PROVENANCE Lot 204, "Property from the Estate of Marilyn Monroe," Julien's, Los Angeles, June 4, 2005
 Estimate: $2,000 - $4,000
246395_0 


Lot 828: MARILYN MONROE HAROLD LLOYD PHOTOGRAPH
 A limited edition poster photograph print of Marilyn Monroe taken by Harold Lloyd in 1952. The color print is numbered 25/250 at lower right. The full-length photograph of Monroe speaking to photographer Philippe Halsman was taken by silent screen star turned photographer, Harold Lloyd, during a photo shoot at Monroe’s Los Angeles apartment with Halsman. Later in 1952, a photograph from Halsman’s session appeared on the cover of LIFE Magazine. Printed on crystal archive paper from the original 35mm Kodachrome negative in 2005. Blind stamped in the lower right corner by the Harold Lloyd Trust.
20 by 20 inches
PROVENANCE Lot 206, "Property from the Estate of Marilyn Monroe," Julien's, Los Angeles, June 4, 2005
 Estimate: $2,000 - $4,000
246396_0  


Lot 831: MARILYN MONROE AND JOHN FLOREA PHOTOGRAPH NEGATIVES
 A pair of vintage original negatives showing Marilyn Monroe with photographer John Florea. The first image was taken during a publicity photograph session for the film Monkey Business (20th Century, 1952). The second was taken while shooting publicity images for How To Marry a Millionaire (20th Century, 1953). The negatives were originally from the collection of John Florea.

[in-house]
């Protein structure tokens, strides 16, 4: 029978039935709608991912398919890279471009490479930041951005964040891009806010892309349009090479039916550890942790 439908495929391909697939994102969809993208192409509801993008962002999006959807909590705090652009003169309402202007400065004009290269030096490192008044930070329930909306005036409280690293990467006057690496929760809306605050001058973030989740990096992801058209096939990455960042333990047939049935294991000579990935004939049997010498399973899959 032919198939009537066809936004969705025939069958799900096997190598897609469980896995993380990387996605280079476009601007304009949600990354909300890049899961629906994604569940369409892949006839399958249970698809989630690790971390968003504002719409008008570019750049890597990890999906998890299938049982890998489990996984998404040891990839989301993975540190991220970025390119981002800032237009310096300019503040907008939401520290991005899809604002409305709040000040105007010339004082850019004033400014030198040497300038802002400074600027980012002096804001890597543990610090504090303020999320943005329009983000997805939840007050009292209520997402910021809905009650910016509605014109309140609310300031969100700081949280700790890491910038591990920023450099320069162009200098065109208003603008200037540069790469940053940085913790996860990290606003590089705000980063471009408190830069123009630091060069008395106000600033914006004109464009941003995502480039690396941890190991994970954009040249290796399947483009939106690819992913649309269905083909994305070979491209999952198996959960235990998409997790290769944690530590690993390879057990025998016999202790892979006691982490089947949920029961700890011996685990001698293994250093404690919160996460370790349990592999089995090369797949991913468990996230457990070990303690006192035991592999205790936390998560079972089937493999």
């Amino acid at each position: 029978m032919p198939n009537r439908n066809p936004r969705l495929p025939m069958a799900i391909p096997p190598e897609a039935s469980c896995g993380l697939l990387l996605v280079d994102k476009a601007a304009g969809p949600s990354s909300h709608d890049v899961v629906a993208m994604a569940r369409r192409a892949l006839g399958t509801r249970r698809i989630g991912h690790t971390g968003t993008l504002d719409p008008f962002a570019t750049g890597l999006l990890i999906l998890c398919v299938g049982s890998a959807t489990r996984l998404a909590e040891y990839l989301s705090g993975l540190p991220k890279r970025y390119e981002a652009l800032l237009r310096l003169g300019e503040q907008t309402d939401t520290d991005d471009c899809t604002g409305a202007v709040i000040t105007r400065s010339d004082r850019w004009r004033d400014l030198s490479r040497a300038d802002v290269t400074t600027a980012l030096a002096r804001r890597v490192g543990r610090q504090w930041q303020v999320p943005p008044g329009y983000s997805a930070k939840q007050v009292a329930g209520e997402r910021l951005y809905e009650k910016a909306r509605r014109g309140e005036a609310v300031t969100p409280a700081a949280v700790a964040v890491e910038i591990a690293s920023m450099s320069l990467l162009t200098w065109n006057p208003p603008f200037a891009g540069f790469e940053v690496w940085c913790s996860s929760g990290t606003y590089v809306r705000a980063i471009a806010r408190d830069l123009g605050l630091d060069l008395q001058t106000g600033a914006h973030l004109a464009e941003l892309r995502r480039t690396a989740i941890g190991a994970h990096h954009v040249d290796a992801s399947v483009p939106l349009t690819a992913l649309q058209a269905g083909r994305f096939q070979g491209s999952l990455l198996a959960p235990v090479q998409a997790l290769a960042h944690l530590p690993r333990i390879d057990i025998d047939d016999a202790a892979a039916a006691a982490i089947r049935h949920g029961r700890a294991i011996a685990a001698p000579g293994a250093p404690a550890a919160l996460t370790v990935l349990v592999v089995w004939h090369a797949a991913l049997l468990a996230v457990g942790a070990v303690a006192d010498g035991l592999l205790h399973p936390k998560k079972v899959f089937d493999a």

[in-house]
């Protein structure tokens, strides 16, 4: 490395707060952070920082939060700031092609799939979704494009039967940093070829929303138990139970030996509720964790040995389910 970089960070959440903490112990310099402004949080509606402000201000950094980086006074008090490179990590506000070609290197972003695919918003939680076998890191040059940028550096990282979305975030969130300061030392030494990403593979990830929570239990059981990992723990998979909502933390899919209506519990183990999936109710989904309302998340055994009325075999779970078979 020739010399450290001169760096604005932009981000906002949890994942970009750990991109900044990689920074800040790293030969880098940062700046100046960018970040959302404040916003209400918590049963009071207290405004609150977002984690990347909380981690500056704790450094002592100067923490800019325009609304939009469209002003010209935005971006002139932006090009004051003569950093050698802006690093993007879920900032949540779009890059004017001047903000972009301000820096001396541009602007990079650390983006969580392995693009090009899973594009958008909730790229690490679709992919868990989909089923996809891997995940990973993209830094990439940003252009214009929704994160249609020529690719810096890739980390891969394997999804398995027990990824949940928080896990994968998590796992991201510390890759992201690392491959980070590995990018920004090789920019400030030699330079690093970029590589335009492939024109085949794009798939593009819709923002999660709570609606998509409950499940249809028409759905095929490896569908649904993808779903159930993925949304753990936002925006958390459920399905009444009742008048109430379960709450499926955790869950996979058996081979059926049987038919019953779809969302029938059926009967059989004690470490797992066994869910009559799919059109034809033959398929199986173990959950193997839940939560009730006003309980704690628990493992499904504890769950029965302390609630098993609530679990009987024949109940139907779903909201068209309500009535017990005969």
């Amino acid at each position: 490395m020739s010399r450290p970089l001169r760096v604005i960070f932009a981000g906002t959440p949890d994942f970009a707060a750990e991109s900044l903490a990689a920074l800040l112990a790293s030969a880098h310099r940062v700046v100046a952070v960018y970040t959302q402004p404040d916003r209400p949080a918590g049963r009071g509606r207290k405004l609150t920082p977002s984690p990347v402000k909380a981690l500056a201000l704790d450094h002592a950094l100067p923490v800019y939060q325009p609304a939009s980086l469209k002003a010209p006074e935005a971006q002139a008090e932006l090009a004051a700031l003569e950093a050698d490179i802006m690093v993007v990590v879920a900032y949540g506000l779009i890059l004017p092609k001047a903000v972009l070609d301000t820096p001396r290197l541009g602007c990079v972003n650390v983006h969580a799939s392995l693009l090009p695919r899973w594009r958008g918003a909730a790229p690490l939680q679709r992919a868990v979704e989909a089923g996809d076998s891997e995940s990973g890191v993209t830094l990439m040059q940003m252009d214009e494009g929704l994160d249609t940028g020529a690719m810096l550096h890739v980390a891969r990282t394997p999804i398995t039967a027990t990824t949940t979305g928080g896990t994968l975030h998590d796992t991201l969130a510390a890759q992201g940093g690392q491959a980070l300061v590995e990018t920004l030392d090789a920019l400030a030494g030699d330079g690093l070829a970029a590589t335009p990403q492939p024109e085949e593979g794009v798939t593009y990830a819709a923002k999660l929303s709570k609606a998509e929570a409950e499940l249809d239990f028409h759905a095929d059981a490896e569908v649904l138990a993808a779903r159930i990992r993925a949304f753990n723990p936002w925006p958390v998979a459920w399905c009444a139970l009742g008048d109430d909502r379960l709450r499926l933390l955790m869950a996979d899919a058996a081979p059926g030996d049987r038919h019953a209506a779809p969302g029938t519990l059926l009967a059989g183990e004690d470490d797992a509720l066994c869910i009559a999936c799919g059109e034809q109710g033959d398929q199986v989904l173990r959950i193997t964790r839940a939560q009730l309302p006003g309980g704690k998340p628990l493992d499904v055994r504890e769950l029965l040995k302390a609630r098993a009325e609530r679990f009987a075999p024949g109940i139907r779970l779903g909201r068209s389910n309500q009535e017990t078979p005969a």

6 by 2 1/2 inches
 Estimate: $400 - $600
246399_0   


Lot 839: MARILYN MONROE JOHN FLOREA SIGNED PHOTOGRAPH
 A black and white photograph of Marilyn Monroe stacking thousand-dollar bills next to photographer John Florea, likely from a series of promotional photos for the Monroe film How To Marry A Millionaire (20th Century, 1953). Signed on the verso by Florea with a copyright stamp.
14 by 11 inches
 Estimate: $300 - $500
246411_0 246412_0   


Lot 840: MARILYN MONROE AND OTHERS FRANK WORTH PHOTOGRAPHS
 A group of five black and white Frank Worth images, including two of Marilyn Monroe. All are blind stamped “Frank Worth Estate Limited Edition.” The first is an image of Monroe wearing a dress she made famous in the film How To Marry a Millionaire (20th Century, 1953). In the second image, Monroe is wearing the same dress and leaning against a car in the background, and Sammy Davis Jr. is in mid-leap, dancing in the foreground. The remaining photographs are portraits of Frank Sinatra, Elizabeth Taylor and James Dean.
Each, 12 by 17 1/2 inches
 Estimate: $500 - $700
246416_0  246417_0 246415_0 

246413_0 246414_0 


Lot 857: MARILYN MONROE SIGNED AND INSCRIBED PORTRAIT
 A vintage print full-length black and white studio portrait shot by Bernard of Hollywood, signed and inscribed by Marilyn Monroe as she appeared in a floral corset with lace trim, fishnet stockings and high-heel shoes in a provocative pose. Inscription reads in full, “To Carole, It’s a pleasure to work with you/ Marilyn Monroe.
18 1/2 by 17 inches, overall; 9 1/2 by 7 1/2 inches, sight
PROVENANCE Lot 173, "Property from the Estate of Marilyn Monroe," Julien's Auctions, Los Angeles, California, June 4, 2005
 Estimate: $3,000 - $5,000
246446_0   


Lot 866: MARILYN MONROE SIGNED PHOTOGRAPH
 A vintage black and white matte photograph signed in green ink "Dear Inez, My love and deepest thanks, Marilyn."
8 by 10 inches
 Estimate: $15,000 - $20,000
246462_0